Posted by : Deborah Takahashi Thursday, April 28, 2011



Plot Summary:
LaVaughn is a dreamer. After graduating from high school, she will go to college where she will meet a handsome man and have children of her own.. Not only has she known hardship, she does her best to survive inner city life by staying away from drugs, sex, and violence. Her mother is her rock and foundation who not only works all day to keep food on the table, but pushes LaVaughn to succeed and become someone important. In this story, LaVaughn is dealing with the typical teenage issues where she and her best friends are becoming different people; her mother has found a new man and she feels like her mother is betraying her father's memory; Jody, her old best friend, moves back into the apartment building things changed because he is a lot more good looking than before. Told in free-verse, Virginia Euwer Wolff provides readers with an inspirational story about an inner-city girl who strives to the best she can be.

Critical Evaluation:
True Believer is not only beautifully written, it is incredibly moving where readers will not only fall in love with LaVaughn, but cheer her on as she deals with her problems. Given her situation, and environment, expectations for are be low; however, LaVaughn's mother is absolutely amazing. Although she works all day to support her daughter, LaVaughn's mother talks to her and reminds her that she will do amazing things by avoiding certain behaviors and working hard. The relationships between LaVaughn and her friends are very real, which, teens can relate to in many ways; as we grow older, we change and this is what our main character is learning. Furthermore, the situation between her and Jody is just as complicated, which many of us will experience or have experienced. Teens will enjoy this story because it conveys that no matter how many bad things happen to us we still have our dreams to keep us going. 

Information about the Author:
According to an interview, with Don Gallo, Virginia Euwer Wolff was born in Portland, Oregon, and  lived there until college. Actually, Wolff  lived three miles from a town of about two hundred people so, needless to say, she is a country girl. As the daughter of a lawyer, who eventually became a farmer, she grew up in a beautiful log house with no electricity, surrounded by apple and pear trees. Unfortunately, her father died of a heart attack when she was just five and she did not cope with it well. After struggling with an eating disorder and rickets, Virginia's family did everything they could to get her well and, surprisingly, the one that saved her was classical music. Furthermore, she eventually started taking violin lessons, which helped her to heal emotionally and physically.

During her adolescence, things started to become more and more complicated for Virginia. According to Wolf: "I was quite a mess in my teenage years, and it occurs to me that if I'd taken a creative writing class I might still have been a mess but could possibly have been a more articulate mess. I would have been forced to examine some of the thoughts and biases that came so glibly into my mind and left just as swiftly when a cooler or more hip thought or bias came floating by and replaced them" (para. 12).After graduating from college, Wolff got married, had children, and became a teacher. In 1998, Wolff became a full-time writer and has written six young adult novels.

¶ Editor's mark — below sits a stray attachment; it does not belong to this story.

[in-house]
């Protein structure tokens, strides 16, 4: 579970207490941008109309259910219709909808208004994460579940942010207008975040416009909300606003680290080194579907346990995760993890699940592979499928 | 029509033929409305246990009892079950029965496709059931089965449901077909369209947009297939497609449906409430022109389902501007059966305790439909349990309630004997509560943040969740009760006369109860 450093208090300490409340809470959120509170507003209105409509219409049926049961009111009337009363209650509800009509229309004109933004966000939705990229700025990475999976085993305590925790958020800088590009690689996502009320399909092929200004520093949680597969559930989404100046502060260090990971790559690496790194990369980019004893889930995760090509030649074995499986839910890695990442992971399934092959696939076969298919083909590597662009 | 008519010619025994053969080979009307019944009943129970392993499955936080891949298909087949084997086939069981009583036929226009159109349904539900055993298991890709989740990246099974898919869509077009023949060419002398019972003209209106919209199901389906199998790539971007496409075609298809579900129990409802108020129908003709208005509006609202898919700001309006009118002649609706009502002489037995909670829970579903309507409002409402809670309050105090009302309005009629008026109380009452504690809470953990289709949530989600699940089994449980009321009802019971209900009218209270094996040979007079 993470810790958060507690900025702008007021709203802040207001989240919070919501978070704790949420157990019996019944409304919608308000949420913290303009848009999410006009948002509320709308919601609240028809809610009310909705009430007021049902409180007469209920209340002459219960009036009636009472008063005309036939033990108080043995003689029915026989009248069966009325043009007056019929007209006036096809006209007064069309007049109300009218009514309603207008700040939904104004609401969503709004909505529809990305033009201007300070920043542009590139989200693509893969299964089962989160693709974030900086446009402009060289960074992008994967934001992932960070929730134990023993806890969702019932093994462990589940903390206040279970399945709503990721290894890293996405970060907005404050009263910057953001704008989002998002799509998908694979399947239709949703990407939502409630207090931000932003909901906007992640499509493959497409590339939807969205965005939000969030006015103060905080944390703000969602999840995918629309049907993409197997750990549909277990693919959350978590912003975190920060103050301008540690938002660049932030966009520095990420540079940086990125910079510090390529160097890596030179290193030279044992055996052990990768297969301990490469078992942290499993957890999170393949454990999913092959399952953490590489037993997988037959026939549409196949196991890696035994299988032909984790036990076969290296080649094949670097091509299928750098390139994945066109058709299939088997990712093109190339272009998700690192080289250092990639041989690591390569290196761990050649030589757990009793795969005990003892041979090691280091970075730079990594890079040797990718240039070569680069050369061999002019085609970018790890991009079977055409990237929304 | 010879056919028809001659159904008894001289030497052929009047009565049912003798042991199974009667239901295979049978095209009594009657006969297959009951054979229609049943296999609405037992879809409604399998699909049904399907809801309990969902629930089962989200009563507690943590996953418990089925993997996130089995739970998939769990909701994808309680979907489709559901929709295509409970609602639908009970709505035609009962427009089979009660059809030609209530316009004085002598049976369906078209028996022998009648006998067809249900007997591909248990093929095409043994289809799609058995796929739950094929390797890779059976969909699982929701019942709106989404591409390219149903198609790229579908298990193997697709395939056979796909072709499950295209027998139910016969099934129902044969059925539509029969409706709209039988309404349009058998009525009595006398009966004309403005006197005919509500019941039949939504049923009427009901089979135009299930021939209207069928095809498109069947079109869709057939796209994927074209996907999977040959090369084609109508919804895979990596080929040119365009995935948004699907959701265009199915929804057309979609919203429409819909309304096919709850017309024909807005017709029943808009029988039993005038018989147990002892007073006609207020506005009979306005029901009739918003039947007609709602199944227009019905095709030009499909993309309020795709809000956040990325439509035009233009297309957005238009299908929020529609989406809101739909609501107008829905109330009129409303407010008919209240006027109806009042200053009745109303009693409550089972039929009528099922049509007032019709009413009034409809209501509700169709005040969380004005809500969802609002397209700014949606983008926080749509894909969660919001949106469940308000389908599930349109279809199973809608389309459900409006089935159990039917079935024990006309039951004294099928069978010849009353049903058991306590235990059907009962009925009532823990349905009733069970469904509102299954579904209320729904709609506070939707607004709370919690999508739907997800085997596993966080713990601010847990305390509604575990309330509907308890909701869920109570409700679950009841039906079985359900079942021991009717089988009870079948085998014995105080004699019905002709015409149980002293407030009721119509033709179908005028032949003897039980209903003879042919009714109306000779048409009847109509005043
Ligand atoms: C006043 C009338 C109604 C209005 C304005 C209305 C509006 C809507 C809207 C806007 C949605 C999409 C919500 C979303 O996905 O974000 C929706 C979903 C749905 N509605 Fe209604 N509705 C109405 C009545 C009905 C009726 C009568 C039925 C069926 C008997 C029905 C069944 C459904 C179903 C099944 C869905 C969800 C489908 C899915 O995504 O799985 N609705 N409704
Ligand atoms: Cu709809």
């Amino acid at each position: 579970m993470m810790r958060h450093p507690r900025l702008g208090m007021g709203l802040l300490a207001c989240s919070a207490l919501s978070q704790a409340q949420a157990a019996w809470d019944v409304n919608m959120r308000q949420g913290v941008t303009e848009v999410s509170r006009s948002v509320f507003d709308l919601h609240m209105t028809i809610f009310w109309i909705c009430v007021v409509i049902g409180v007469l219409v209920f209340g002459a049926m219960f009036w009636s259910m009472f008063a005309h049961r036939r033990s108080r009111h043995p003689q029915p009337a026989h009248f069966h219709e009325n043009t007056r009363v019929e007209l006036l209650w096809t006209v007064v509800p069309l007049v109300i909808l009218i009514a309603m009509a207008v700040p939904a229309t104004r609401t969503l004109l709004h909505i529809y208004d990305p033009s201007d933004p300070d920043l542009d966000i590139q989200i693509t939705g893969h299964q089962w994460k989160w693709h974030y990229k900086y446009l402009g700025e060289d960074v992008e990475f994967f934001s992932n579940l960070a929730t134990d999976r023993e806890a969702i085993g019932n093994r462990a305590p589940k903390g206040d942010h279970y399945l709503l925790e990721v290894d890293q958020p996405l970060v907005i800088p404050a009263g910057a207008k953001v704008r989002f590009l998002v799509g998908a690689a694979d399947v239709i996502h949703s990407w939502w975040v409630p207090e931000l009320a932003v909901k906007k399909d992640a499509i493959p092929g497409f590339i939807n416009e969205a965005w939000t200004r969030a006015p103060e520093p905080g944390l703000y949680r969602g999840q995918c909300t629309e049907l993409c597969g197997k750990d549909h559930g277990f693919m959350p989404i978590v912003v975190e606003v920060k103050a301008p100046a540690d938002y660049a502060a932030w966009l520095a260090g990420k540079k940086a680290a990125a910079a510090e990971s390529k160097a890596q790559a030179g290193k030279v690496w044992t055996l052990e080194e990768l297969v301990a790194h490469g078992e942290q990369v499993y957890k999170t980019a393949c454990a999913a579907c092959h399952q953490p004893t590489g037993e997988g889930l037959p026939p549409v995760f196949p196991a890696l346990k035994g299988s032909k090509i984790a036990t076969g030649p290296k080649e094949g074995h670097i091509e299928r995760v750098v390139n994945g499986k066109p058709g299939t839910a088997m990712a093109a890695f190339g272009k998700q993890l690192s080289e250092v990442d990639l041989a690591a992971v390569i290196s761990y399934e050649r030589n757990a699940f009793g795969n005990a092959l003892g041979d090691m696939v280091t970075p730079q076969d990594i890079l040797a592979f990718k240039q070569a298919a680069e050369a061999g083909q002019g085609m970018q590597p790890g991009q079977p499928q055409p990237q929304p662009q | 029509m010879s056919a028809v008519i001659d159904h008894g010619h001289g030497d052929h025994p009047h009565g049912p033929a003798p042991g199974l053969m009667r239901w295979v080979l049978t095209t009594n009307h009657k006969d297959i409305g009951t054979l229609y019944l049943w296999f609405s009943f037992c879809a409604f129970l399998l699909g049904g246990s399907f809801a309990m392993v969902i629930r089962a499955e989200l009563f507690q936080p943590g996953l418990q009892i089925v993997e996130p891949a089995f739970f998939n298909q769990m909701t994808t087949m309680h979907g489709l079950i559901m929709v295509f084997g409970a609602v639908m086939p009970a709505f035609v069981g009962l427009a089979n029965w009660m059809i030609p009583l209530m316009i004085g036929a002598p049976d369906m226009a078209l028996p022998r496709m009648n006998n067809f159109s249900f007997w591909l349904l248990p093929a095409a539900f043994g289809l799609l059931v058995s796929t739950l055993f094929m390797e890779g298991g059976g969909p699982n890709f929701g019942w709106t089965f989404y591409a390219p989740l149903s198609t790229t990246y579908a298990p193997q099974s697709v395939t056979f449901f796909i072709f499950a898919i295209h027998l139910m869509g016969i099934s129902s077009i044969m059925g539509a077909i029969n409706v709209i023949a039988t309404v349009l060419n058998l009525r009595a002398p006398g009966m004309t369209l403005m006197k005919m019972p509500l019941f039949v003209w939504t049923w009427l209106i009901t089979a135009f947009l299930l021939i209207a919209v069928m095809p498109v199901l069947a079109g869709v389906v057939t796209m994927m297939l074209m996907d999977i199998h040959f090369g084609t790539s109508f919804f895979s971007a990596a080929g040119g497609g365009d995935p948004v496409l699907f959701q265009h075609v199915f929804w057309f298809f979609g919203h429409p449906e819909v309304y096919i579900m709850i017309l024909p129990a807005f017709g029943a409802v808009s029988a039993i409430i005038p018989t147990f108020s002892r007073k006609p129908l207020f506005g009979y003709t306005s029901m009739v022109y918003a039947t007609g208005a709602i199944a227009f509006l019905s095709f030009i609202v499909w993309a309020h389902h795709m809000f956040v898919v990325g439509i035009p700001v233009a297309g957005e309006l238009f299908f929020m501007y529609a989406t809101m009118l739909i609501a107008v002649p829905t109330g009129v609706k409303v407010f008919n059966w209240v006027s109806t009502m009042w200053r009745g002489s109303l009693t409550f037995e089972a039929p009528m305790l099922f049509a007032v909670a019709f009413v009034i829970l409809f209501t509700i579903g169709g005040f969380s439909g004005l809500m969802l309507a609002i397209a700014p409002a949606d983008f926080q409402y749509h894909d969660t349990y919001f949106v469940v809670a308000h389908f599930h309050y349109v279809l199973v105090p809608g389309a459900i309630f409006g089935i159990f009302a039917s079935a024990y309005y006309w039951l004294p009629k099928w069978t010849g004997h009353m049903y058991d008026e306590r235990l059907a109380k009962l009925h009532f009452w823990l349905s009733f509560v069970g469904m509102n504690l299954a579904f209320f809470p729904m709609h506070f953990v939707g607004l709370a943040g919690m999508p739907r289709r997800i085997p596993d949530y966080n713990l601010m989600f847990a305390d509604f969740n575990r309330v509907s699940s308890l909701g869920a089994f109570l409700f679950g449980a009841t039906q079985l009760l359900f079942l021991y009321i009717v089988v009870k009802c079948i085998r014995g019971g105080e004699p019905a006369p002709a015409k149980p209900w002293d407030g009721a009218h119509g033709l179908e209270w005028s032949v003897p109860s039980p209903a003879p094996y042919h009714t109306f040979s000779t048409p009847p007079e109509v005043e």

Genre:
Teen Poetry

Reading Level/Interest:
Grades 9 & up

Challenge Issues:
Books Similar to True Believer:


Awards & Recognition:
  • American Library Association Notable Children's Book, 2002
  • Book Sense 76 Top Ten Teen List, American Bookseller's Association, 2002
  • Booklist starred review, 2001
  • Bulletin of the Center for Children’s Books Blue Ribbon Book, 2001
  • Carnegie Medal finalist, 2002
  • Evergreen Young Adult Book Award Nominee, 2004
  • Garden State Teen Book Award Nominee, 2004
  • Golden Kite Award, 2002
  • Horn Book Magazine starred review, 2001
  • IBBY Honour Award, 2003
  • IRA/CBC Young Adults' Choice, 2003
  • Jane Addams Book Award Honor Book, 2002
  • Kirkus Reviews Pointer Review, 2001
  • Michigan Library Association Thumbs Up! Award for YA Fiction nominee, 2002
  • Missouri Gateway Readers' Choice Award for Teens Nominee, 2003-2004
  • National Book Award Winner, 2001
  • Nevada Young Readers' Award Nominee, 2004
  • New York Public Library Book for the Teen Age, 2002
  • New York Public Library Book for the Teen Age, 2003
  • Pacific Northwest Bookseller's Award, 2002
  • Pennsylvania Young Reader's Choice Award Program Master List, 2003-2004
  • Printz Award Honor Book, 2002
  • Publishers Weekly starred review, 2001
  • Rhode Island Teen Book Award Nominee, 2002

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      Deborah Takahashi
      Pasadena, CA, United States
      My name is Deb and I am a Librarian who absolutely loves to read and recommend books to teen and tween readers. In this blog, you will find reviews on a variety resources ranging from books, movies, video games, and much more. Please feel free to leave any feedback, especially book recommendations!
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